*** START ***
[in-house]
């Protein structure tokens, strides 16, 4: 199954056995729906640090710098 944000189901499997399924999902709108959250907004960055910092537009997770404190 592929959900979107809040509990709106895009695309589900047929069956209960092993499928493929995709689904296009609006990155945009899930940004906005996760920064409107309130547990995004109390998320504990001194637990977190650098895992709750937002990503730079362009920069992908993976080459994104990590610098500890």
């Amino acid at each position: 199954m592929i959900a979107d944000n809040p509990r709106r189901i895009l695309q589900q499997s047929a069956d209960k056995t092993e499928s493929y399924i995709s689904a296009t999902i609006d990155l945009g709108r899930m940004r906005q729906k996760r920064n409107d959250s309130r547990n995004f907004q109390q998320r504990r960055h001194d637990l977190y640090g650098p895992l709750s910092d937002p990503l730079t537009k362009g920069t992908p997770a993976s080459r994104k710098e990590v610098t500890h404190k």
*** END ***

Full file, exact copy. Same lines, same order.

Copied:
[in-house]
């Protein structure tokens, strides 16, 4: 199954056995729906640090710098 944000189901499997399924999902709108959250907004960055910092537009997770404190 592929959900979107809040509990709106895009695309589900047929069956209960092993499928493929995709689904296009609006990155945009899930940004906005996760920064409107309130547990995004109390998320504990001194637990977190650098895992709750937002990503730079362009920069992908993976080459994104990590610098500890």
């Amino acid at each position: 199954m592929i959900a979107d944000n809040p509990r709106r189901i895009l695309q589900q499997s047929a069956d209960k056995t092993e499928s493929y399924i995709s689904a296009t999902i609006d990155l945009g709108r899930m940004r906005q729906k996760r920064n409107d959250s309130r547990n995004f907004q109390q998320r504990r960055h001194d637990l977190y640090g650098p895992l709750s910092d937002p990503l730079t537009k362009g920069t992908p997770a993976s080459r994104k710098e990590v610098t500890h404190k």